Cannabis is one of the most studied plants on earth (despite what cannabis opponents may say). As of this article post, a search for 'marijuana' on PubMed.gov returns over 30,000 results.

In addition to that large body of research, a lot of things about the cannabis plant are still unknown and waiting to be discovered.

Cannabis research was all over the news this week, which we recap below along with other developments.

Study finds that CBD may be effective in treating heroin addiction

What happened: A team of researchers looked at the potential of cannabidiol (CBD) to reduce cue-induced craving and anxiety in drug-abstinent individuals with heroin use disorder.

The researchers concluded that 'CBD administration, in contrast to placebo, significantly reduced both craving and anxiety induced by the presentation of salient drug cues compared with neutral cues.'

Why it matters: Since 2010 heroin deaths rates have increased dramatically in the United States.

Anything that can help combat the issue should be embraced by society. Especially something as safe as CBD.

CBD may reduce alcohol consumption rates and mitigate alcohol's damaging effects

What happened: Researchers in France and Belgium looked at available CBD and alcohol study data to search for trends.

What they found is that the data suggests that CBD use may reduce alcohol consumption, as well as help mitigate the damaging effects of alcohol consumption.

Why it matters: 88,000 people die from alcohol-related causes every year in the United States. If CBD consumption can help lower that figure, it would be an outstanding thing.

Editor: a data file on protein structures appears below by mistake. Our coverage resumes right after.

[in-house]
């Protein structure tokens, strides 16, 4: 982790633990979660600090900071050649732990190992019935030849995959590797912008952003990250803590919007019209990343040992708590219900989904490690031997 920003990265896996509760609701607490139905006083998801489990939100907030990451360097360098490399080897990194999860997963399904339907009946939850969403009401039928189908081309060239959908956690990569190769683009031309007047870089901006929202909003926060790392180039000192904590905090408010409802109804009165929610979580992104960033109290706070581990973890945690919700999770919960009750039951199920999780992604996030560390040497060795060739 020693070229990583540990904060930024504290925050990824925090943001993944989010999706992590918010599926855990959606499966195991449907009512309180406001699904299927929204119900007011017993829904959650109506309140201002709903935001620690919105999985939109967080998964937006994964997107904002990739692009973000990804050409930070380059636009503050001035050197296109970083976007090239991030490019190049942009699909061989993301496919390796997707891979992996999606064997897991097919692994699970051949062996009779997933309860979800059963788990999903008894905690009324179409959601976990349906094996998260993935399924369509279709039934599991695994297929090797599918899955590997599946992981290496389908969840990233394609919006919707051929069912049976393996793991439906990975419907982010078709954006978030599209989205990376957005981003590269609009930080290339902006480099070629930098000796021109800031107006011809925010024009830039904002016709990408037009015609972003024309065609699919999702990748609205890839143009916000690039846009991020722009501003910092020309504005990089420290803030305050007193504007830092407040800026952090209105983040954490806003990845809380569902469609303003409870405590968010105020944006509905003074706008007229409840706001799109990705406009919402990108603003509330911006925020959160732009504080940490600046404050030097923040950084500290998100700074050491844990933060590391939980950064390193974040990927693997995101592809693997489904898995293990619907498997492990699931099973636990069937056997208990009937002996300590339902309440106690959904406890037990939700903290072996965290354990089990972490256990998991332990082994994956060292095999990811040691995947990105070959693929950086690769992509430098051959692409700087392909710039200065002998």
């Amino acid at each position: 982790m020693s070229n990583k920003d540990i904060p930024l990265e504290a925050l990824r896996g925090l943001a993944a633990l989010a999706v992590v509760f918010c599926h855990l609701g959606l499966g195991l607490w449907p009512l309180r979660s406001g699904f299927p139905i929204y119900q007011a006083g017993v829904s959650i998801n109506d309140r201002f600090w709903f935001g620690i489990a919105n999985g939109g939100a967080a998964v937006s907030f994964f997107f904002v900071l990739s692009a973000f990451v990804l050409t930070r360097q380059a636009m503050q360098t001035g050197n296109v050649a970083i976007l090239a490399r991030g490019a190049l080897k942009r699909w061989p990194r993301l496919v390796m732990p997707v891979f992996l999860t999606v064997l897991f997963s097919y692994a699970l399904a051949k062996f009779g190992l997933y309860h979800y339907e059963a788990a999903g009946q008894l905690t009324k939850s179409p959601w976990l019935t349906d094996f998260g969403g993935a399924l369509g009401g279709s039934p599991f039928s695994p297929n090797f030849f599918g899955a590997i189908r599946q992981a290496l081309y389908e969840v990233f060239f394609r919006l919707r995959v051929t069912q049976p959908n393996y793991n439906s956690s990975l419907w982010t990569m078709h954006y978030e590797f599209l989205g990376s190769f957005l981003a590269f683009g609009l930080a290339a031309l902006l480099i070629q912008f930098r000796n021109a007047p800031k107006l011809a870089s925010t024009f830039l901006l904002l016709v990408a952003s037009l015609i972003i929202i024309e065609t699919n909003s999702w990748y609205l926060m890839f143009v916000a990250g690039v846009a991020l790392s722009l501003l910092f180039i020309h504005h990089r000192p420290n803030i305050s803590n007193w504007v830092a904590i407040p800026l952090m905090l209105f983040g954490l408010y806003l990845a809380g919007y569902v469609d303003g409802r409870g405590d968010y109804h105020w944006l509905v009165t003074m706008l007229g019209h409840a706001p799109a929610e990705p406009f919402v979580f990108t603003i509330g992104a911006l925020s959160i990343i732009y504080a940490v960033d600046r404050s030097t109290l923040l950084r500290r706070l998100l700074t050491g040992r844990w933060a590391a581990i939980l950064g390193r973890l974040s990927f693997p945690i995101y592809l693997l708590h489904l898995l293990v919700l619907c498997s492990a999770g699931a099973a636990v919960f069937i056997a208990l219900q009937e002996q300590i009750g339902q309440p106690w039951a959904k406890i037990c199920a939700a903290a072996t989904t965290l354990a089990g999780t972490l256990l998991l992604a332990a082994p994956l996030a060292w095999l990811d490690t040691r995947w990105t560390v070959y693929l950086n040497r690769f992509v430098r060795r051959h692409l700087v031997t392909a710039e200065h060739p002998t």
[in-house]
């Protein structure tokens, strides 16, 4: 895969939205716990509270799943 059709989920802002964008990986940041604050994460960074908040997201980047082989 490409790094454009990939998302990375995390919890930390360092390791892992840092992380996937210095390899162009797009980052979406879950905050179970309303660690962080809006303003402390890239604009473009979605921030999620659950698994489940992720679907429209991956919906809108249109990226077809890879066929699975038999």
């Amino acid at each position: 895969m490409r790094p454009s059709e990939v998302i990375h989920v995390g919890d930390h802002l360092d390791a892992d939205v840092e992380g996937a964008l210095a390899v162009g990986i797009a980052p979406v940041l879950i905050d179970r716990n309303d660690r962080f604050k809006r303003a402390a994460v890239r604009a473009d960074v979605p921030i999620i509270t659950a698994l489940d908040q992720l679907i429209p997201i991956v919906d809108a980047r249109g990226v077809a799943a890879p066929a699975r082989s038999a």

CBD is non-toxic and so hopefully as access to CBD increases in the U.S. more and more consumers will decide to make the safer choice.

The NFL agrees to take a look at cannabis for pain management

What happened: The National Football League (NFL) announced this week that it has entered into an agreement with the Player's Union to look at cannabis as a pain management tool.

Currently, the NFL prohibits all forms of cannabis consumption, even when a player is in a legal state and even when the player has been approved for medical cannabis use by a doctor.

Why it matters: It is no secret that NFL players experience injuries and pain on a level that most people could never fathom. Players typically use pain killers to alleviate their pain.

Players should be able to choose a safer alternative in the form of cannabis. The NFL has a long ways to go on reforming its harmful policy, and this is a great step in the right direction.

Square announces that it will allow some CBD transactions

What happened: Payment processing service Square announced this week that it will be launching a pilot program which will allow an invite-only group of CBD businesses to perform transactions.

“Square is currently conducting an invite-only beta for some CBD products,” a spokesperson for the company said in an email, according to Forbes.

Why it matters: Square is one of the most popular ways for consumers to pay for products, and allowing transactions for CBD products would be a huge deal.

Hemp industry members can legally cultivate hemp and consumer demand is at a fevered pitch, but without payment processors, it's hard to bring the two together. Square could usher in a revolution.

Martha Stewart continues to make headlines with her support for cannabis

What happened: In an interview this week Martha Stewart pointed out that cannabis is an alternative to opioids and suggested that cannabis could help combat the current opioid crisis.

Stewart was particularly keen on the potential wellness benefits of cannabis for pets.

Why it matters: Martha Stewart is one of the most recognizable figures on the planet, and is particularly popular with demographics that may not be the most supportive9 of cannabis reform.

Whenever she talks about the benefits of cannabis and portrays the plant in a positive way it is good for the movement and industry.


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